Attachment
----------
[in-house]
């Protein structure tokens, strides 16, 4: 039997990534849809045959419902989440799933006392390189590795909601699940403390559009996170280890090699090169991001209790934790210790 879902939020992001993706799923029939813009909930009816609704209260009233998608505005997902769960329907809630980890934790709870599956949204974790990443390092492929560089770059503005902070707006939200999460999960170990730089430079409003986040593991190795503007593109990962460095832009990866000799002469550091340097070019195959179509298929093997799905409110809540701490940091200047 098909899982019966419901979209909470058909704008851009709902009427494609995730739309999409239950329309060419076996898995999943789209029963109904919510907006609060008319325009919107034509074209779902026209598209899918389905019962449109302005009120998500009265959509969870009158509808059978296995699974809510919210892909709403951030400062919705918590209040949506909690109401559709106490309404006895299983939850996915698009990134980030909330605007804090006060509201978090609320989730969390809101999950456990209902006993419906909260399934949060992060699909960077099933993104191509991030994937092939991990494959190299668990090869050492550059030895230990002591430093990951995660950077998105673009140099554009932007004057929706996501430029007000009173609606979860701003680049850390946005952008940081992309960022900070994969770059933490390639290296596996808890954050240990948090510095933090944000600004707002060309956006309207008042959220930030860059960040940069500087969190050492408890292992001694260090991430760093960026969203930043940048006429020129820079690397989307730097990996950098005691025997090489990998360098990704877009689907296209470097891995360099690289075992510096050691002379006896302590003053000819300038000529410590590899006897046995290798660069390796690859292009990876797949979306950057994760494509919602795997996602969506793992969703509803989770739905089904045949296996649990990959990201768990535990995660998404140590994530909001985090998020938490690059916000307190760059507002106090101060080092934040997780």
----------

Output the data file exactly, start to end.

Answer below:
[in-house]
């Protein structure tokens, strides 16, 4: 039997990534849809045959419902989440799933006392390189590795909601699940403390559009996170280890090699090169991001209790934790210790 879902939020992001993706799923029939813009909930009816609704209260009233998608505005997902769960329907809630980890934790709870599956949204974790990443390092492929560089770059503005902070707006939200999460999960170990730089430079409003986040593991190795503007593109990962460095832009990866000799002469550091340097070019195959179509298929093997799905409110809540701490940091200047 098909899982019966419901979209909470058909704008851009709902009427494609995730739309999409239950329309060419076996898995999943789209029963109904919510907006609060008319325009919107034509074209779902026209598209899918389905019962449109302005009120998500009265959509969870009158509808059978296995699974809510919210892909709403951030400062919705918590209040949506909690109401559709106490309404006895299983939850996915698009990134980030909330605007804090006060509201978090609320989730969390809101999950456990209902006993419906909260399934949060992060699909960077099933993104191509991030994937092939991990494959190299668990090869050492550059030895230990002591430093990951995660950077998105673009140099554009932007004057929706996501430029007000009173609606979860701003680049850390946005952008940081992309960022900070994969770059933490390639290296596996808890954050240990948090510095933090944000600004707002060309956006309207008042959220930030860059960040940069500087969190050492408890292992001694260090991430760093960026969203930043940048006429020129820079690397989307730097990996950098005691025997090489990998360098990704877009689907296209470097891995360099690289075992510096050691002379006896302590003053000819300038000529410590590899006897046995290798660069390796690859292009990876797949979306950057994760494509919602795997996602969506793992969703509803989770739905089904045949296996649990990959990201768990535990995660998404140590994530909001985090998020938490690059916000307190760059507002106090101060080092934040997780």